Billionaire investor Chamath Palihapitiya, a Democrat supporter for many years, has openly acknowledged his mistake regarding former President Donald Trump.
Palihapitiya not only expressed a newfound admiration for what Trump achieved during his time in office but also asserted that “Trump Derangement Syndrome did more damage than Trump ever did.”
“As a Democrat, who has been left homeless, who is now definitely in the center, but probably leaning increasingly right, I’m left yet again with an appreciation, despite the messenger of the message, of the Trump administration, because what those guys did, was pretty incredible,” Palihapitiya said on his podcast show.
“These Abraham Accords, the accords with Israel and the GCC, the almost accord between Israel and Saudi, to really be able to like find a long-lasting peace is just a real example for the world. And those guys did a lot of really great work,” he continued.
President Trump introduced the Abraham Accords, a set of bilateral agreements that established diplomatic ties between Israel and the United Arab Emirates, Bahrain, Morocco, and Sudan. Leaders from across the Middle East signed these agreements on September 15, 2020.
That marked a spectacular moment in history!
Palihapitiya proceeded to question the damage caused by “Trump Derangement Syndrome” (TDS).
“This is a moment when you have to start to re-underwrite, is one’s ‘Trump Derangement Syndrome’ causing more damage than anything President Trump could have done? And I think the answer is yes,” Palihapitiya admitted, recognizing that his earlier criticisms were misguided.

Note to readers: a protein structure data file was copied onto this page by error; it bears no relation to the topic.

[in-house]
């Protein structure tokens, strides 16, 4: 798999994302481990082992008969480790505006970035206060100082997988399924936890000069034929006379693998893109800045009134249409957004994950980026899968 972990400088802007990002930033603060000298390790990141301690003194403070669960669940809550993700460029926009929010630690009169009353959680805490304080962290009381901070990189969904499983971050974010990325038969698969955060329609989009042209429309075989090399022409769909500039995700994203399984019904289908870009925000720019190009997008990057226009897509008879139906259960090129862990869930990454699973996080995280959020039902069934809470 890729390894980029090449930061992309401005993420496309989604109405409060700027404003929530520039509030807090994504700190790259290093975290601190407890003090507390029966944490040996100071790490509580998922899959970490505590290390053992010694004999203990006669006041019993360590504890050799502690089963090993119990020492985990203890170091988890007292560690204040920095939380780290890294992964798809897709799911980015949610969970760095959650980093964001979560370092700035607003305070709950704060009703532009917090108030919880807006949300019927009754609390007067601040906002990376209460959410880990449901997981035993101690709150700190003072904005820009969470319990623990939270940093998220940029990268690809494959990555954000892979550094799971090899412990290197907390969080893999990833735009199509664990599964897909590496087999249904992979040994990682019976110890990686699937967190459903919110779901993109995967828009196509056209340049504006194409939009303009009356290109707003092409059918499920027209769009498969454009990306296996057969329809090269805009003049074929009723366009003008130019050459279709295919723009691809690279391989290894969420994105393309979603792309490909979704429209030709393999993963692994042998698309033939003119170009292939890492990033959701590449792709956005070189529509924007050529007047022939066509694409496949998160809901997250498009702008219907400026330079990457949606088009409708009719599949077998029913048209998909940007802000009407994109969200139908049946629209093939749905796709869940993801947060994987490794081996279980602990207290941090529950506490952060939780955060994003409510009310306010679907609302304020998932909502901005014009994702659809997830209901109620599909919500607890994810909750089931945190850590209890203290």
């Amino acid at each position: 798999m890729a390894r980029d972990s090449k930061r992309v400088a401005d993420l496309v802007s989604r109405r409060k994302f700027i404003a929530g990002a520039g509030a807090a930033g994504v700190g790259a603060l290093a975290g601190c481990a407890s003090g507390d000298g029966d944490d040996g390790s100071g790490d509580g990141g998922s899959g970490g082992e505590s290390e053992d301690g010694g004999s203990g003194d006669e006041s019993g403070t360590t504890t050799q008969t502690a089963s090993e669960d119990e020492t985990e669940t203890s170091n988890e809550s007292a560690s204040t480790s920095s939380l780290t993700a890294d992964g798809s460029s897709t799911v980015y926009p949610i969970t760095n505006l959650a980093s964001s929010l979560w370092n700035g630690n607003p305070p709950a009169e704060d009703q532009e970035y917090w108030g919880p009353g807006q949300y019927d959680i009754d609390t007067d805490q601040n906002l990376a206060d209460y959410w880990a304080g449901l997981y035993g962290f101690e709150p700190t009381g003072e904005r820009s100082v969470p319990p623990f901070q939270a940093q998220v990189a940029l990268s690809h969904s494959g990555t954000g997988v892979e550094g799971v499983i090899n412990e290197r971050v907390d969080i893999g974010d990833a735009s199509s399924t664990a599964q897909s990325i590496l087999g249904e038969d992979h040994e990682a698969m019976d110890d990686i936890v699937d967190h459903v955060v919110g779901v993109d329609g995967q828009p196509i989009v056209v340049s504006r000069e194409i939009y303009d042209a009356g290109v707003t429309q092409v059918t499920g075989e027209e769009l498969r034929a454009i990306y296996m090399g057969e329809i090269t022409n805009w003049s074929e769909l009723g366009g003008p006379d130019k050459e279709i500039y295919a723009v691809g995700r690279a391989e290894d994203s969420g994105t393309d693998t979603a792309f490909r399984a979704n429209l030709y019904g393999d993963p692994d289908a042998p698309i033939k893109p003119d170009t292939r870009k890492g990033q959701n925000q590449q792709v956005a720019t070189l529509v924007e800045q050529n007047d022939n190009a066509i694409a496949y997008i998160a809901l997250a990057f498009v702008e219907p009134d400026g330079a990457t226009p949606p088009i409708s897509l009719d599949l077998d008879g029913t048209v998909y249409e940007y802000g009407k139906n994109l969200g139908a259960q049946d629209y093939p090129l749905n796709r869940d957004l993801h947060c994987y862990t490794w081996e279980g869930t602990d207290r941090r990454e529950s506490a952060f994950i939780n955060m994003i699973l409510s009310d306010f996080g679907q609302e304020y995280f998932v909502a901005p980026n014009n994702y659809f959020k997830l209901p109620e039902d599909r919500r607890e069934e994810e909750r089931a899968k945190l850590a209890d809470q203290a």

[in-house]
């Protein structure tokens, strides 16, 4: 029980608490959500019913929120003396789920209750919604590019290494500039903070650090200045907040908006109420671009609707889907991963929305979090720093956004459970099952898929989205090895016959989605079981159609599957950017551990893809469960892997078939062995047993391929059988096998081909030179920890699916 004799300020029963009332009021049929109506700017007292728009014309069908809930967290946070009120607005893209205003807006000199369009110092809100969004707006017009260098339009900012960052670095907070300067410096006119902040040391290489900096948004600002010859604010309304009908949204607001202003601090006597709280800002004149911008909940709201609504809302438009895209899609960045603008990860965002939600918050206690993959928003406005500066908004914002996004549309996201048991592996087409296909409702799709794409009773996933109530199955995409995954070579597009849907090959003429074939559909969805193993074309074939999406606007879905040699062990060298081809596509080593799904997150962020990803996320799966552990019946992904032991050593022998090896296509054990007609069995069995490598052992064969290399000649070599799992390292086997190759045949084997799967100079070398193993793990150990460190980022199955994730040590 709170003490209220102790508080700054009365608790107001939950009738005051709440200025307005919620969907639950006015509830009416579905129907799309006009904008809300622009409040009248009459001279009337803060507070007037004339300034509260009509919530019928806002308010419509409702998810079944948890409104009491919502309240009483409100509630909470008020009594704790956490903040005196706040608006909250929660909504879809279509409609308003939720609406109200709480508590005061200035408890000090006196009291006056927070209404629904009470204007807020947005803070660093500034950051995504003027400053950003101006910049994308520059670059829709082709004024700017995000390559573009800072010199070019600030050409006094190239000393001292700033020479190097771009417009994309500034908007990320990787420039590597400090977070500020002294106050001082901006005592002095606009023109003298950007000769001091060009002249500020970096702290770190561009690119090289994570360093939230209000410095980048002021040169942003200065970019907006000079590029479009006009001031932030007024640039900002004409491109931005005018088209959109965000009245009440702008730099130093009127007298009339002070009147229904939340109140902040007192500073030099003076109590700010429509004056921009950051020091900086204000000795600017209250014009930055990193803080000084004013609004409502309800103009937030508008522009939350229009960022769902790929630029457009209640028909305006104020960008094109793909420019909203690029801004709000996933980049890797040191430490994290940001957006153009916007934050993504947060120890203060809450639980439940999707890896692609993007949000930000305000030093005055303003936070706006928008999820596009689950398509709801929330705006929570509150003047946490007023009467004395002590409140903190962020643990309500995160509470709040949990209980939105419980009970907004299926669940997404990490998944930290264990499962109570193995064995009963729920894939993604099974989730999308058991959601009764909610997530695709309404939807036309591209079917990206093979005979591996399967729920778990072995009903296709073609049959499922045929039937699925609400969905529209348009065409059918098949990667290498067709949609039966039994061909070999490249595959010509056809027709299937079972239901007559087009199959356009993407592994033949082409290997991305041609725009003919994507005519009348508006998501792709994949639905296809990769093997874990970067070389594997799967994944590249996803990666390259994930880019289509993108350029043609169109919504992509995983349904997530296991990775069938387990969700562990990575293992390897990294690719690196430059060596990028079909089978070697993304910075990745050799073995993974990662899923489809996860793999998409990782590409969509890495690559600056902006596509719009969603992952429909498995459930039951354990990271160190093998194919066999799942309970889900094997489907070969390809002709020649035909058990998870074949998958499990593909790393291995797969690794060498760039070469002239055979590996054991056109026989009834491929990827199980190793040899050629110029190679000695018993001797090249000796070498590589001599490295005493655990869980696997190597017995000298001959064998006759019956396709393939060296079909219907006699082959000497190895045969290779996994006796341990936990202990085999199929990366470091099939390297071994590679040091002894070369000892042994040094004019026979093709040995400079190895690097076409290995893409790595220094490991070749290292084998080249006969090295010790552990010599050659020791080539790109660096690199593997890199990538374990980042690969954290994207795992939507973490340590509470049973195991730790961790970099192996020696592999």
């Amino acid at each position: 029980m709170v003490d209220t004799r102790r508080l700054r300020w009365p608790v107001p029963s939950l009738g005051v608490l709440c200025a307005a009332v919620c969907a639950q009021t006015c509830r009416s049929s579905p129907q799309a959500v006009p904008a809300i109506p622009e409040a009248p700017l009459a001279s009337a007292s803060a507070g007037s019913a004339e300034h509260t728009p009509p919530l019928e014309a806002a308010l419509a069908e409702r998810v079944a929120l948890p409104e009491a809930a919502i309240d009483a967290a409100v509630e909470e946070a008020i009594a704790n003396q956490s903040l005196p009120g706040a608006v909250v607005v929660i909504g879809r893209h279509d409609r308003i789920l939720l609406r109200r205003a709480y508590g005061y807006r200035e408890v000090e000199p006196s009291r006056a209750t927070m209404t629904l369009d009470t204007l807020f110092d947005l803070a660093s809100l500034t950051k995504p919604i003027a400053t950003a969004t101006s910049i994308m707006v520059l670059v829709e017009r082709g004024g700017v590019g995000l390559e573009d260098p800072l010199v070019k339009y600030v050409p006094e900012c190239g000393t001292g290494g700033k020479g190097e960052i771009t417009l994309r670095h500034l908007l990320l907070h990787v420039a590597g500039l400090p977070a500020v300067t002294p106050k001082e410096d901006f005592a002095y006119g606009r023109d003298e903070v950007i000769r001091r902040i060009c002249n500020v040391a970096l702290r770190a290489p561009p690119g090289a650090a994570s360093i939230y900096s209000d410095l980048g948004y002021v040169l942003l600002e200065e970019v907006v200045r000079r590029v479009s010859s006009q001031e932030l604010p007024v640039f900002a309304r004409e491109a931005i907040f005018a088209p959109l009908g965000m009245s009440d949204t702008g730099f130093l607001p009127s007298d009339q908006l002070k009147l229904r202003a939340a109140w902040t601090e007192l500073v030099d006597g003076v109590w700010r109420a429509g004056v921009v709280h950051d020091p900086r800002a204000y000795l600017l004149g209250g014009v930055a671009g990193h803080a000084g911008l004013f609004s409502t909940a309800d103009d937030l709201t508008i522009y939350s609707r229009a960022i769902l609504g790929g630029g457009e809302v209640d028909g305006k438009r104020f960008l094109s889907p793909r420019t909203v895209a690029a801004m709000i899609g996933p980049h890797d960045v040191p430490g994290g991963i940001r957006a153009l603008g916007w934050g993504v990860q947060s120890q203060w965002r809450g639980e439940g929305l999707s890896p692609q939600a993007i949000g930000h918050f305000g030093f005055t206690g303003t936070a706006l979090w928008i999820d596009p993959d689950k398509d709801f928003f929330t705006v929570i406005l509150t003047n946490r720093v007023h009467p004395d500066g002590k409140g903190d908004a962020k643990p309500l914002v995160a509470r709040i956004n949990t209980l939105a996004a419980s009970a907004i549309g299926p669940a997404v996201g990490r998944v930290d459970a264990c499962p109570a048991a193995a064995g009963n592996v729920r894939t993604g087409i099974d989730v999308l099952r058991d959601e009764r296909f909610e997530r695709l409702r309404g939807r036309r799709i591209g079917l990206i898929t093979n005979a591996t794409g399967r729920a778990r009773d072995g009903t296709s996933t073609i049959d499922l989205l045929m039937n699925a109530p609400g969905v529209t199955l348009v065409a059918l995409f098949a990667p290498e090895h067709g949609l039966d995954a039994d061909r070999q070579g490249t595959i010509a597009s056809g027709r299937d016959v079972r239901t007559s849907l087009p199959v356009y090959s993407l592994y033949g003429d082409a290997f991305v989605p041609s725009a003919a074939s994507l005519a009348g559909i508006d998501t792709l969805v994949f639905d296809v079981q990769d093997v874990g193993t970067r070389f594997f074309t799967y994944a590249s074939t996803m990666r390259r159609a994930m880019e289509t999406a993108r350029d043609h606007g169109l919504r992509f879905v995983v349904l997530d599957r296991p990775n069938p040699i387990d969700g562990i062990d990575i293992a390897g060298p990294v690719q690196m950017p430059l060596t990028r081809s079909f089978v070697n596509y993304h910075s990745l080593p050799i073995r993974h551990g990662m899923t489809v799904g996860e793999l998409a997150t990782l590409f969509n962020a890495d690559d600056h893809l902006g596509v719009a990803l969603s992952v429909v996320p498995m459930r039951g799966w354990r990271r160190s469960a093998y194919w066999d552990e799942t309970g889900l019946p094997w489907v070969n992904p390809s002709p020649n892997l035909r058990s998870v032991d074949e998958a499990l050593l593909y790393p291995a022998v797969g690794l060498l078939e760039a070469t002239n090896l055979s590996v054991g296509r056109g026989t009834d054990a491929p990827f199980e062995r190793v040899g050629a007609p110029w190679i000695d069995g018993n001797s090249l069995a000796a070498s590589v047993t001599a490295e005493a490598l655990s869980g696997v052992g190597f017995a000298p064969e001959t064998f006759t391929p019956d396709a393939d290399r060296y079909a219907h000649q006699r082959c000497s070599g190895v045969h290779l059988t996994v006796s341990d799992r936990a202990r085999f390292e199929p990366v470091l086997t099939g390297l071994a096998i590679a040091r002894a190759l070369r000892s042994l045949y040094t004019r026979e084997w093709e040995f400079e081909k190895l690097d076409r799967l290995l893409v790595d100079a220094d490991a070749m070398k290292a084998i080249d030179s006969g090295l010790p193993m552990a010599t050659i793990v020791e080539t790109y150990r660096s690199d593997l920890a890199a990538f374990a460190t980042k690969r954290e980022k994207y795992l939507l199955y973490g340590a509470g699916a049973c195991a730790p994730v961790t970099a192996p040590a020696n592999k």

“Because it is now causing us to not see that good work, and then embrace and extend it. So much of the work that happened in that administration turned out to have been right, and that is what is so frustrating for me,” he later added.
The investor, originally from Sri Lanka but now holding Canadian and American citizenship, criticized the habit of disregarding valuable efforts based solely on the messenger’s identity.
He pointed to instances like the border wall project, securing long-term debt refinancing when interest rates were at rock bottom and the peace deal in the Middle East with lasting implications.
“When are we going to stop shooting ourselves in the foot? When are we going to actually take the time to look past who was saying things and actually listen to them word for word?” said Palihapitiya.
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